So let’s get right into it. What’s the story? Arthur Curry (Jason Momoa) was a boy born cursed. The son of a Lighthouse Keeper (Temuera Morrison) and the runaway Queen of the underwater Kingdom of Atlantis (Nicole Kidman), he was blessed with amazing abilities beyond that of normal people. Yet he is constantly split between the surface world that he calls home, and the realm of the sea that calls him to lead it. Uninterested in becoming Atlantis’ king since the death of his mother, Arthur spends his time using his abilities to do good deeds where he can. All this changes however, when his younger half-brother Orm (Patrick Wilson) starts to gather the kingdoms of the seven seas to attack the surface world. With the help of his mother’s old friend Volka (Willem Defoe) and the sea witch, Mera (Amber Heard), Arthur must become the Aquaman to defeat Orm and bring peace to Atlantis and the Surface.

In a switch on how I usually present my reviews, I’m going to cover the negatives first and get to the positives later.
To start things off, let’s look at the villains. First, our main villain, Prince Orm. As superhero villains go, Orm is actually not that bad. He has a connection to the hero, and a personal reason to hate him thanks to their mother’s death—she was executed for her relationship with Arthur’s father and having Arthur. Such brotherly conflict is often rich with drama and works well enough between these two characters. You might be thinking: well that doesn’t sound like a negative to me. And you’d be right. The negative with Orm is that he tends to fall back on the whole “rule the world” cliché and the brotherly conflict isn’t used as fully is it is like with Thor and Loki. This weakness is made more acute by the fact that Orm’s reasons for wanting to attack the surface are rather general and vague, owing to a generic “polluting the oceans” message. Alternatively, he could have blamed the death of his mother on the Surface and used that as his motivation, which would have served his character far better given his attitude toward Arthur and his mother, Queen Atlanna.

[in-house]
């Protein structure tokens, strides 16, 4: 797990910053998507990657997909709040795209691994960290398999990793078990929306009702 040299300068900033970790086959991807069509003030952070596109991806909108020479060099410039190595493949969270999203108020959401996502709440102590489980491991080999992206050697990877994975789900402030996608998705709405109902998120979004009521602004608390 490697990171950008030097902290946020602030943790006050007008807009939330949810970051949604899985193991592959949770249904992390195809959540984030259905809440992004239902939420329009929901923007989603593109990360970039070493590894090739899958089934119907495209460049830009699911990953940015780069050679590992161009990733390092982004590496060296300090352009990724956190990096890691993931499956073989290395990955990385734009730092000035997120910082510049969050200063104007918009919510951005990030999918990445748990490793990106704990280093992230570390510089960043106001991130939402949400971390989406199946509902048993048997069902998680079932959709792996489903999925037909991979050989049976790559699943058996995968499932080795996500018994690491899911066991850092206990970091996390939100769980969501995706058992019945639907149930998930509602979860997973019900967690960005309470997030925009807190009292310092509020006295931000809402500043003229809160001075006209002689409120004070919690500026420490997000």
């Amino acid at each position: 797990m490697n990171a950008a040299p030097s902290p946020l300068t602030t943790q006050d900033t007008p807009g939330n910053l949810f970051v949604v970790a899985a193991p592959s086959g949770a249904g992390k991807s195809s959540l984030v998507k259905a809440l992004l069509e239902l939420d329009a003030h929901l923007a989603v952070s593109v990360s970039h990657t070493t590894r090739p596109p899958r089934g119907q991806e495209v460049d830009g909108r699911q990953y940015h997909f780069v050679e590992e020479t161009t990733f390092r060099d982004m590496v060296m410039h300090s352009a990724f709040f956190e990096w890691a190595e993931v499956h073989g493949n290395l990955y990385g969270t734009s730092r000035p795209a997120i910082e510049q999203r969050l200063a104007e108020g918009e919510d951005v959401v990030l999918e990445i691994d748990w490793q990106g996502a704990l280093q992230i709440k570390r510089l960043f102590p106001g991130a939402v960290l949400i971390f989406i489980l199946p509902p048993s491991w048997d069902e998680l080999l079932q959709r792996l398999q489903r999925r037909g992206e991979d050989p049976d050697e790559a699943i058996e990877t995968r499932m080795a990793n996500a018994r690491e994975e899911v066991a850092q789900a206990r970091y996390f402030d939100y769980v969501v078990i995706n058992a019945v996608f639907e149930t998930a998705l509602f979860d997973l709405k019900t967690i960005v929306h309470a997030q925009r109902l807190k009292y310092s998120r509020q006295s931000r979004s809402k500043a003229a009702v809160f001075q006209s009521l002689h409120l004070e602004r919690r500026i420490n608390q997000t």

Then we have Black Manta, widely regarded by fans as Aquaman’s greatest enemy, who is given a terrific motivation when Arthur chooses not to save his father (a pirate but still a human being) from drowning. But then he basically gets relegated to the position of “hired thug” and gets one quick action scene before getting taken out and promised a sequel by the producers (depending on the box office, of course). If you’re wondering again why this is a bad thing, there’s a reason you don’t have a main bad guy get beaten in his first confrontation with the hero, let alone the second time. It makes that bad guy seem less of a threat to the hero. If he’s already gotten his head handed to him before, why should we as the audience believe that the next time will turn out any differently? We know he won’t have any lasting victory anyway so there’s less of a doubt in our minds about the hero’s chances.

Besides this are a number of smaller things that bugged me. First, the musical score in the film is appropriately epic and sweeping for the majority of the runtime. Which is why it feels so jarring when they play a piece of pop music or rap like “Ocean to Ocean” by Pitbull. It just sounds out of place.